Some limitations of this study need highlighting. First, the survey was limited to two specific EU countries, so we cannot generalize our results to the whole EU context and, as a consequence, more research is needed in this area.
A second limitation is how we measured variables. Although self-reported data are often used to investigate these relations, the use of quantitative data is undoubtedly preferable.
Thirdly, the analysis considered the existence of correlations between competitiveness variables and CSR strategies, without taking into consideration the “directions” of the correlation emerging as significant, nor analyzing the nature of these correlations. Multiple research and new specific hypotheses should be tested, in order to clarify the characteristics of the significant connections that emerged. From this point of view, this research can be considered an explorative study, highlighting specific areas needing further analysis. We believe that future research should investigate workplace-related CSR and intangible assets more in depth. A detailed investigation (using new surveys or specific case studies) of the nature of the relationships emerging in the correlation analysis represents, in our opinion, the most promising area for future research.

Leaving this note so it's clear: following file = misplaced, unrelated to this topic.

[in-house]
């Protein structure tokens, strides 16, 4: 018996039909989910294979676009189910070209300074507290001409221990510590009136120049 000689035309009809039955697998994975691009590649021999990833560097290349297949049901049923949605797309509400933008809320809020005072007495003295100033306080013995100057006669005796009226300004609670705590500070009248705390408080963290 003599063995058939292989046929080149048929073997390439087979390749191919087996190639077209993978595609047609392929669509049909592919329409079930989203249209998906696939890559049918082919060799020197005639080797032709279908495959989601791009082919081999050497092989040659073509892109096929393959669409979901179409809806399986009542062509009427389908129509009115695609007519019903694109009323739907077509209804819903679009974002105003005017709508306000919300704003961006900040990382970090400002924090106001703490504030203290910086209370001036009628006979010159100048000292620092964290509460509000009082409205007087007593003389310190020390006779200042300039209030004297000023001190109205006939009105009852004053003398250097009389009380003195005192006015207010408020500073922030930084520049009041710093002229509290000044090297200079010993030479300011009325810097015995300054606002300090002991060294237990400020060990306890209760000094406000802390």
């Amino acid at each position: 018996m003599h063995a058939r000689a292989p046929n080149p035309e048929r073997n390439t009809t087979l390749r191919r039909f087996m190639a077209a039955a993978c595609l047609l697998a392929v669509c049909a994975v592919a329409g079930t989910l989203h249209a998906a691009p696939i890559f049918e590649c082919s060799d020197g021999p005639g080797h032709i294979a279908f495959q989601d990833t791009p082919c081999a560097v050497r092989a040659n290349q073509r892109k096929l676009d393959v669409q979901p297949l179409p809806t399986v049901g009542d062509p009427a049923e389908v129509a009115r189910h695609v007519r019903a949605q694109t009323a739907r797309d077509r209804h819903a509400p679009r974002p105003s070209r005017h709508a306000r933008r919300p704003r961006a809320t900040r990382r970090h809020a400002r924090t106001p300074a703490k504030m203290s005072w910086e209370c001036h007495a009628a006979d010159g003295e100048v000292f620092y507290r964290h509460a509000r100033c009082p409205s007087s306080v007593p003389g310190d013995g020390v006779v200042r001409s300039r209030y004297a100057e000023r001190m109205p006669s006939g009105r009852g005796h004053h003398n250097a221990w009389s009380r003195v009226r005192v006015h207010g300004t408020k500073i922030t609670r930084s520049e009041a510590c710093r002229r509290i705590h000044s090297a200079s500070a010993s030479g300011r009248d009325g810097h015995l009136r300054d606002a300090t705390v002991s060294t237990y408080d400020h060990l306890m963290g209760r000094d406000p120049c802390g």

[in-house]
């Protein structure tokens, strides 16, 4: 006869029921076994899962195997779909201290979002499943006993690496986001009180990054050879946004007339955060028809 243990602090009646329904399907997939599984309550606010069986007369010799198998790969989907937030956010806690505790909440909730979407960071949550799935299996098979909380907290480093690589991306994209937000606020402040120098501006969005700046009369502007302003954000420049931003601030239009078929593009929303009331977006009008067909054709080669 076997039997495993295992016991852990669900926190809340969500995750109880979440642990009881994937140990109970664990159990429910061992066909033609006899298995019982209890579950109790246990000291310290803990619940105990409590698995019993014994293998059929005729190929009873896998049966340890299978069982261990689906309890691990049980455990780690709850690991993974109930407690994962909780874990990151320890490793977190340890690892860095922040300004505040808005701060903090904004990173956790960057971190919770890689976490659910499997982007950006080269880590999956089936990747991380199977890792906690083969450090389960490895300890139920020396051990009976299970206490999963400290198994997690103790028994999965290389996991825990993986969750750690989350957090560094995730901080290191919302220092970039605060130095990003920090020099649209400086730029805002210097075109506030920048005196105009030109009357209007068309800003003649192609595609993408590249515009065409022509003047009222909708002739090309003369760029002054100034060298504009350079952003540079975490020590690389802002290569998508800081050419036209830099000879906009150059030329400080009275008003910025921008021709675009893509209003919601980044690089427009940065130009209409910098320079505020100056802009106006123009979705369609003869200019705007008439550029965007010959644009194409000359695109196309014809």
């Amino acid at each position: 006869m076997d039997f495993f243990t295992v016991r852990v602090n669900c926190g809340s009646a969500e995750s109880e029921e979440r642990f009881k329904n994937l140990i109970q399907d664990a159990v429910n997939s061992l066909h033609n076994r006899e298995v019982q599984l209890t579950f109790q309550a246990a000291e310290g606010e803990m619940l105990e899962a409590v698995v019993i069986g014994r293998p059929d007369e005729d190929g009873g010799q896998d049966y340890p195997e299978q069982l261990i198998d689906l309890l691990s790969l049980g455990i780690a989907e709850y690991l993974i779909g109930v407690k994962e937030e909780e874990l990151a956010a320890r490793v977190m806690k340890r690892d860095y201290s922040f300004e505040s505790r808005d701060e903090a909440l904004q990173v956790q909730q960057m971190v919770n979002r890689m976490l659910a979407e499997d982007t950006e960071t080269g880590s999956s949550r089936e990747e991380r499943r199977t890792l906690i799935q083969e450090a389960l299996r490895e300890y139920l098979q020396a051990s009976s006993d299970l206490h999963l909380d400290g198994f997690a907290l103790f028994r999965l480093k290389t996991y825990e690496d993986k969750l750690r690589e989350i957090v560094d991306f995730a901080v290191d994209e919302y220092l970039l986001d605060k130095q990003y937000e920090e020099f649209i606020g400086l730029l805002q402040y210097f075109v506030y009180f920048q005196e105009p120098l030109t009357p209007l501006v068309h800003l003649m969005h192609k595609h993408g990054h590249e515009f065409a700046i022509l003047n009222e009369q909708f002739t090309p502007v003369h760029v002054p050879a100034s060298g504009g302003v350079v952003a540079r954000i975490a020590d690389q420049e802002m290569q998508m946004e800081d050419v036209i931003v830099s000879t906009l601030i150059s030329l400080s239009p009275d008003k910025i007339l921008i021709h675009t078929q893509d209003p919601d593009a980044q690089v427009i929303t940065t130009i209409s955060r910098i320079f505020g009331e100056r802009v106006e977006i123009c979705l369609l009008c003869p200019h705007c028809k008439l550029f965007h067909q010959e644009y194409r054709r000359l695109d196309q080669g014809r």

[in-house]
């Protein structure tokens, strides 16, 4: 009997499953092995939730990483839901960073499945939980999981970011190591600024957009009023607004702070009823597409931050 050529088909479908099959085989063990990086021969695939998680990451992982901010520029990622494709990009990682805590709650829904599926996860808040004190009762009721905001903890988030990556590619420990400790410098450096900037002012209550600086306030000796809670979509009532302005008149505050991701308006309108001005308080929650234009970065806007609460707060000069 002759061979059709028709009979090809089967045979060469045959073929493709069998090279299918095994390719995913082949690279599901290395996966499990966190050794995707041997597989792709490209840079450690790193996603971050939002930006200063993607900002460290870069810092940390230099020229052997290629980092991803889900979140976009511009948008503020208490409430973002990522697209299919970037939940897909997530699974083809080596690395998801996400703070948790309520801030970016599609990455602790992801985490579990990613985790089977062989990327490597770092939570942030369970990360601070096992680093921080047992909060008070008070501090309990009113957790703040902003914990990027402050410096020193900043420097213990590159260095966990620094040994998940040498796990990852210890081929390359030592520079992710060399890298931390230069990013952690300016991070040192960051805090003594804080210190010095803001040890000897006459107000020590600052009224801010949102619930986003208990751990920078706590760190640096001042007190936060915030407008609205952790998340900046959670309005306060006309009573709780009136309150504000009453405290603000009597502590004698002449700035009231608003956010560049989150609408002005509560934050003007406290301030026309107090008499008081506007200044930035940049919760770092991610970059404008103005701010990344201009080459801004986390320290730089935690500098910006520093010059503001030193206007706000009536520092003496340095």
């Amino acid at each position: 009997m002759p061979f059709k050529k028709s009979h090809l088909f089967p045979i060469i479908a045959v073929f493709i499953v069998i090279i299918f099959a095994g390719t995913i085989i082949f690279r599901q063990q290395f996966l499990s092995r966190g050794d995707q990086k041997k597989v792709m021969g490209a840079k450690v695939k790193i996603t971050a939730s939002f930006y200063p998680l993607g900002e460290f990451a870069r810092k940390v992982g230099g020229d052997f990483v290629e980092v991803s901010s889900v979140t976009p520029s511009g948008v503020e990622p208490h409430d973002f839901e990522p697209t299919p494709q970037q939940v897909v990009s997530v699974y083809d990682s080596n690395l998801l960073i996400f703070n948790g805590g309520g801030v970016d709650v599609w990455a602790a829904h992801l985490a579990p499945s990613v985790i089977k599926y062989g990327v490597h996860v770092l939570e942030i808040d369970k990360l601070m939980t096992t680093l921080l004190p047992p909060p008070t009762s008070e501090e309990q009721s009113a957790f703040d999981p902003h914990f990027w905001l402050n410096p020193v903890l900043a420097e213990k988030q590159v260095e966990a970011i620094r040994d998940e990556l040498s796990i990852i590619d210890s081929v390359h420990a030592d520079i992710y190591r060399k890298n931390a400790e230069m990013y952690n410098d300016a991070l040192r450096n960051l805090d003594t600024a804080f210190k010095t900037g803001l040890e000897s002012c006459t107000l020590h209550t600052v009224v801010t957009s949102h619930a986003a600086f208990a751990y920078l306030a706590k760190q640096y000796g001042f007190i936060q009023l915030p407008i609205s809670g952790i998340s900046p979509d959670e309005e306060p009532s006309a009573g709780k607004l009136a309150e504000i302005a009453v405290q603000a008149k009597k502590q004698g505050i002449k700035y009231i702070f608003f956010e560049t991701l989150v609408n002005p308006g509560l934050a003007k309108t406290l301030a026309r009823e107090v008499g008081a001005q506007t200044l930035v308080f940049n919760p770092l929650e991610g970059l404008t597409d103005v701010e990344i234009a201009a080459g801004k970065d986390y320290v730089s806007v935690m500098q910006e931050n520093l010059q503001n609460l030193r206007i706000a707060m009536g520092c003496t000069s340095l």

The authors gratefully acknowledge the Directorate General of Enterprise and Industry of the European Commission for the financial support received during the project described under the Programme “Fostering CSR in European Industrial Sectors”.

Author Contributions

Massimo Battaglia: operative coordination of the research; literature review; analysis and comments of the results emerged by the statistical elaborations. Francesco Testa: preparation of the questionnaire in the research, statistical elaboration of data; comments of the results emerged. Lara Bianchi: operative contribution to the research; literature review; analysis and comments of the results emerged by the statistical elaborations. Fabio Iraldo: comments of the results emerged by the statistical analysis; drafting of the conclusions of the paper. Marco Frey: scientific coordinator of the research; definition of the theoretical framework in the paper.

Conflicts of Interest

The authors declare no conflict of interest.


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Battaglia, M.; Testa, F.; Bianchi, L.; Iraldo, F.; Frey, M. Corporate Social Responsibility and Competitiveness within SMEs of the Fashion Industry: Evidence from Italy and France. Sustainability 2014, 6, 872-893.

AMA Style

Battaglia M, Testa F, Bianchi L, Iraldo F, Frey M. Corporate Social Responsibility and Competitiveness within SMEs of the Fashion Industry: Evidence from Italy and France. Sustainability. 2014; 6(2):872-893.

Chicago/Turabian Style

Battaglia, Massimo, Francesco Testa, Lara Bianchi, Fabio Iraldo, and Marco Frey. 2014. "Corporate Social Responsibility and Competitiveness within SMEs of the Fashion Industry: Evidence from Italy and France" Sustainability 6, no. 2: 872-893.